Bitcoin Futures Aren't a Big Hit, and That's Good
The "normal" financial world on Monday got access to the biggest investing craze of the year, bitcoin -- and didn't immediately bet the farm on it or against it. It's possible that decentralized cryptocurrencies just aren't made for the mainstream, which can be both an advantage and a drawback.
Bitcoin futures traded on regulated exchanges -- starting Monday, the Cboe, soon also the CME and Nasdaq -- have the potential for a big audience expansion for the cryptocurrency. They provide access to institutional investors who cannot deal on bitcoin exchanges because of their unregulated nature and the risks it entails. They also reduce the significant friction involved in trading bitcoin itself, such as long waits for clearing (at the time of this writing, there were some 90,000 unconfirmed transactions -- but in recent days that number has spiked above 200,000, with corresponding rises in transaction costs). The bitcoin community is working on ways to pre-clear transactions before they're recorded in the main ledger, but that's a risky game because of the possibility of hacks. A transaction on a regulated exchange, meanwhile, is guaranteed to clear. It's easy to short the futures contracts, too.
But, judging by the first day of trading on Cboe, there's no wild enthusiasm for the instrument. In the first 12 hours, the total volume reached 2,776 contracts worth one bitcoin each, and the trading largely dried up in the last six hours. At 17,600 -- the level at which the January contract appeared to settle -- that's less than $49 million, an underwhelming number considering that the average daily volume of bitcoin transactions for the last 10 days was $2.7 billion. The futures markets in the most popular commodities, such as oil and agricultural goods, are usually bigger than the physical markets in the underlying assets. Cboe's website has crashed because of the bitcoin futures launch -- but likely because of voyeristic interest rather than actual trades.
Mainstream investment institutions and the industry's leading figures have voiced their mistrust of bitcoin in no uncertain terms. Societe Generale Chairman Lorenzo Bini Smaghi has called the cryptocurrency a "scam." JP Morgan Chief Executive Officer Jamie Dimon described it as a "fraud," Black Rock Chief Executive Officer Larry Fink as a money-laundering tool. Dozens of others -- including Warren Buffett -- settled for the milder "bubble." The thin bitcoin futures trading volume, relative to more established commodities, shows that the industry largely is so far unwilling to make serious bets.
Of course, this is just the first day for the futures, and some degree of conservatism is to be expected. Besides, big banks have been reluctant to clear trades, and brokerages have created friction of their own, setting high collateral requirements -- 50 percent is not uncommon -- for the new instrument, which is essentially a bet on a highly volatile underlying asset. Clearing houses are concerned that, because of bitcoin's wild price fluctuations, they may be forced to cover the bills for clients unable to pay out on their contracts. In an open letter to U.S. Commodity Futures Trading Commission Christopher Giancarlo, Thomas Peterffy, chairman of Interactive Brokers Group, a large broker-dealer, wrote that since "there is no fundamental basis for valuation of Bitcoin and other cryptocurrencies, and they may assume any price from one day to the next," "margining such a product in a reasonable manner is impossible," especially for the shorts. According to Peterffy, even clearing organizations that refuse to have anything to do with cryptocurrency derivatives are exposed to their risk through the exchange if it doesn't clear the bitcoin-related trades separately from all the others.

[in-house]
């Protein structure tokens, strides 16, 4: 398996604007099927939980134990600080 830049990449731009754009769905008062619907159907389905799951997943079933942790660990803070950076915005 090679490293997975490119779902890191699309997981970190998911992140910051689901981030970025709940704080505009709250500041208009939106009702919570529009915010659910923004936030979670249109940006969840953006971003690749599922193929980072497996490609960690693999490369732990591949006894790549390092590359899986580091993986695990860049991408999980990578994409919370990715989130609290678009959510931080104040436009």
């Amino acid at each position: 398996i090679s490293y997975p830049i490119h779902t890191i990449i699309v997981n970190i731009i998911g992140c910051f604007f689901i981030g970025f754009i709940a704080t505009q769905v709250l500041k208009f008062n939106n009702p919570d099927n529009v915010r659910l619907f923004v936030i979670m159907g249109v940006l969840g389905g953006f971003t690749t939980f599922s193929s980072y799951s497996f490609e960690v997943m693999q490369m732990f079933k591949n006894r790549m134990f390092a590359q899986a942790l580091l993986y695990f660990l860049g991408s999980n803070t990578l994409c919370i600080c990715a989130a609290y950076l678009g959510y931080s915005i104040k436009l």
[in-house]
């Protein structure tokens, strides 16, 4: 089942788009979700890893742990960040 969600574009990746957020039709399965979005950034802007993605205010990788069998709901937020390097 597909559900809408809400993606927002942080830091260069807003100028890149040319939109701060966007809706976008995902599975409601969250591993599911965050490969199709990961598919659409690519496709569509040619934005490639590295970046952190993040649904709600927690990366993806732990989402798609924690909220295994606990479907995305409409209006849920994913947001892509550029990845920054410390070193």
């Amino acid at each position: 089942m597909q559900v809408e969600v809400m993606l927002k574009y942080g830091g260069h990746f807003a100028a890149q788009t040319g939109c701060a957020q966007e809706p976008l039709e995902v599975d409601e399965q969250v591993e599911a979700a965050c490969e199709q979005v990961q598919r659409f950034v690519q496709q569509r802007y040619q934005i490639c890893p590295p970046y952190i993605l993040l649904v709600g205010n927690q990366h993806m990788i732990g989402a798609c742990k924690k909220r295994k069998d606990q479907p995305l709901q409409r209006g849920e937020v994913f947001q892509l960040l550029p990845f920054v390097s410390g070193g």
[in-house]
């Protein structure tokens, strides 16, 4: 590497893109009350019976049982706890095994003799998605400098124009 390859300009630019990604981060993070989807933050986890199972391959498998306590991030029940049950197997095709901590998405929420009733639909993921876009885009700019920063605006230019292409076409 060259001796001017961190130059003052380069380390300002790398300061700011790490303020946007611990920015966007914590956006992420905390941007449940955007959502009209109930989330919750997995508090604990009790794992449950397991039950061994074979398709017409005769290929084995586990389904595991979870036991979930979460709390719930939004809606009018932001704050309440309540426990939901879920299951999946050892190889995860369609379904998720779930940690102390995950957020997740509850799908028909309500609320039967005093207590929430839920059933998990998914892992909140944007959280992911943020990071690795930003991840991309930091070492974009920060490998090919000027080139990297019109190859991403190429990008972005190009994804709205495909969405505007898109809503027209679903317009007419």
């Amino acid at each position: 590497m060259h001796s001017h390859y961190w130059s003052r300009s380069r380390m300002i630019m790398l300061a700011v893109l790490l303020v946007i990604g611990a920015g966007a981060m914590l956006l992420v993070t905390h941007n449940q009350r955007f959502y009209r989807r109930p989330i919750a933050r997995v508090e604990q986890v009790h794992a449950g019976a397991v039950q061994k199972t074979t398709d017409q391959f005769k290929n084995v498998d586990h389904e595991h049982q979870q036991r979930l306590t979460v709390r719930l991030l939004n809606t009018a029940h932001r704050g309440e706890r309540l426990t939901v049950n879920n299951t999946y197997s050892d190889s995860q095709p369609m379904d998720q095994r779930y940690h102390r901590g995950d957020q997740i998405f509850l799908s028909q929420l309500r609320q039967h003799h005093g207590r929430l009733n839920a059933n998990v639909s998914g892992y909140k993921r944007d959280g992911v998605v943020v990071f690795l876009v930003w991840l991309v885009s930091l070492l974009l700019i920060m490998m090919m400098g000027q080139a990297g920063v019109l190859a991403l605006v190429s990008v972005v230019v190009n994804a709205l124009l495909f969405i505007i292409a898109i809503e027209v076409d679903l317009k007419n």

While some of these concerns will inevitably go away as market participants get used to bitcoin futures, the risk -- and thus the high margin requirements -- won't disappear, so it's unlikely that big institutional investors will commit serious resources to the new market anytime soon. This means that unlike in other commodity markets -- such as oil, for example -- speculators from mainstream financial institutions who trade in bitcoin futures won't have much effect on the actual bitcoin price. On Monday, bitcoin's rate to the U.S. dollar rose -- but not as much as the January futures contract did.
It shows that the kind of conventional investors who have dared to trade the new contract are even more excitable and risk-loving than the crowd that buys and sells bitcoin on unregulated specialized exchanges. These are not the Finks and the Dimons.
Perhaps that's just as well. Mainstream investors shouldn't get FOMO (fear of missing out) like social network addicts. Missing opportunities such as bitcoin's hard-to-explain price explosion is part of their job, which -- at least in theory -- should include the fundamental valuation of assets. It's also part of their job to see how the technology behind cryptocurrencies can be harnessed to more conventional, and perhaps more socially beneficial, uses than rabid speculation. If mainstream investors rushed headlong into the bitcoin futures market, a crash could have more serious repercussions for the technology than if it only affects the bitcoin community and its own infrastructure.
It's likely that the bitcoin futures market will turn out to be a bit like the limited retail market in which the cryptocurrency is used for purchases. It'll serve to raise bitcoin's profile and legitimacy, but it won't be large, and it won't attract much traffic from the biggest players. That's good both for bitcoin and for the sober mainstream investors.
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Therese Raphael at firstname.lastname@example.org